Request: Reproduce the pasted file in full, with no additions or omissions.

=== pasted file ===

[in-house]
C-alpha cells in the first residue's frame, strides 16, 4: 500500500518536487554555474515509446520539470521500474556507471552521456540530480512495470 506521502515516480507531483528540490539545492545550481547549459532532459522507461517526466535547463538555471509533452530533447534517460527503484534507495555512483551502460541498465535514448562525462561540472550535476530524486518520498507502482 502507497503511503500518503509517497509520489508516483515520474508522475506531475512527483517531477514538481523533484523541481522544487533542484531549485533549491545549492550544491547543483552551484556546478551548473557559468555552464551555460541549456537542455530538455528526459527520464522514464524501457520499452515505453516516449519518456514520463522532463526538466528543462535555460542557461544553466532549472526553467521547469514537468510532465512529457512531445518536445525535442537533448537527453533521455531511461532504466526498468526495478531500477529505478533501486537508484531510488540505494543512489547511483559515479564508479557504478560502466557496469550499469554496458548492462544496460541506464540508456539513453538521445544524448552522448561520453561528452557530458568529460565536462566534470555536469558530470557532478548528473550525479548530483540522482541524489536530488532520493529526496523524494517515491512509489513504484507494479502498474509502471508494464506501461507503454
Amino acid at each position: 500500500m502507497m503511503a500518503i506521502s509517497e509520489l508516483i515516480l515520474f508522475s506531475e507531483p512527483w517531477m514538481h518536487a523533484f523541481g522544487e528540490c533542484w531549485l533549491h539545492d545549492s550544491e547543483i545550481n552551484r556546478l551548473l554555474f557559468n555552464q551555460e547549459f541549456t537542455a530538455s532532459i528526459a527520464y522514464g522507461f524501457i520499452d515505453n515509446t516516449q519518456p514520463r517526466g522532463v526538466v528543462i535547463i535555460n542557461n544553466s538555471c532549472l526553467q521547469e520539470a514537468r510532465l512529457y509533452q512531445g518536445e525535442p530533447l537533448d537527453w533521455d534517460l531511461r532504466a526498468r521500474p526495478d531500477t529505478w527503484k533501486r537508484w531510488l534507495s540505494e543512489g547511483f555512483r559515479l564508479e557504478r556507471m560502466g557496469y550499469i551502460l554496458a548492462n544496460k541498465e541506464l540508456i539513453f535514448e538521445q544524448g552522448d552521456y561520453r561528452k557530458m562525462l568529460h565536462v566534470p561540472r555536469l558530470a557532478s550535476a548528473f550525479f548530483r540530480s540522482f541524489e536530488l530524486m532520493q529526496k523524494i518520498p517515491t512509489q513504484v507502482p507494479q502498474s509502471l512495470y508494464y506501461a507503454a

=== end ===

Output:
[in-house]
C-alpha cells in the first residue's frame, strides 16, 4: 500500500518536487554555474515509446520539470521500474556507471552521456540530480512495470 506521502515516480507531483528540490539545492545550481547549459532532459522507461517526466535547463538555471509533452530533447534517460527503484534507495555512483551502460541498465535514448562525462561540472550535476530524486518520498507502482 502507497503511503500518503509517497509520489508516483515520474508522475506531475512527483517531477514538481523533484523541481522544487533542484531549485533549491545549492550544491547543483552551484556546478551548473557559468555552464551555460541549456537542455530538455528526459527520464522514464524501457520499452515505453516516449519518456514520463522532463526538466528543462535555460542557461544553466532549472526553467521547469514537468510532465512529457512531445518536445525535442537533448537527453533521455531511461532504466526498468526495478531500477529505478533501486537508484531510488540505494543512489547511483559515479564508479557504478560502466557496469550499469554496458548492462544496460541506464540508456539513453538521445544524448552522448561520453561528452557530458568529460565536462566534470555536469558530470557532478548528473550525479548530483540522482541524489536530488532520493529526496523524494517515491512509489513504484507494479502498474509502471508494464506501461507503454
Amino acid at each position: 500500500m502507497m503511503a500518503i506521502s509517497e509520489l508516483i515516480l515520474f508522475s506531475e507531483p512527483w517531477m514538481h518536487a523533484f523541481g522544487e528540490c533542484w531549485l533549491h539545492d545549492s550544491e547543483i545550481n552551484r556546478l551548473l554555474f557559468n555552464q551555460e547549459f541549456t537542455a530538455s532532459i528526459a527520464y522514464g522507461f524501457i520499452d515505453n515509446t516516449q519518456p514520463r517526466g522532463v526538466v528543462i535547463i535555460n542557461n544553466s538555471c532549472l526553467q521547469e520539470a514537468r510532465l512529457y509533452q512531445g518536445e525535442p530533447l537533448d537527453w533521455d534517460l531511461r532504466a526498468r521500474p526495478d531500477t529505478w527503484k533501486r537508484w531510488l534507495s540505494e543512489g547511483f555512483r559515479l564508479e557504478r556507471m560502466g557496469y550499469i551502460l554496458a548492462n544496460k541498465e541506464l540508456i539513453f535514448e538521445q544524448g552522448d552521456y561520453r561528452k557530458m562525462l568529460h565536462v566534470p561540472r555536469l558530470a557532478s550535476a548528473f550525479f548530483r540530480s540522482f541524489e536530488l530524486m532520493q529526496k523524494i518520498p517515491t512509489q513504484v507502482p507494479q502498474s509502471l512495470y508494464y506501461a507503454a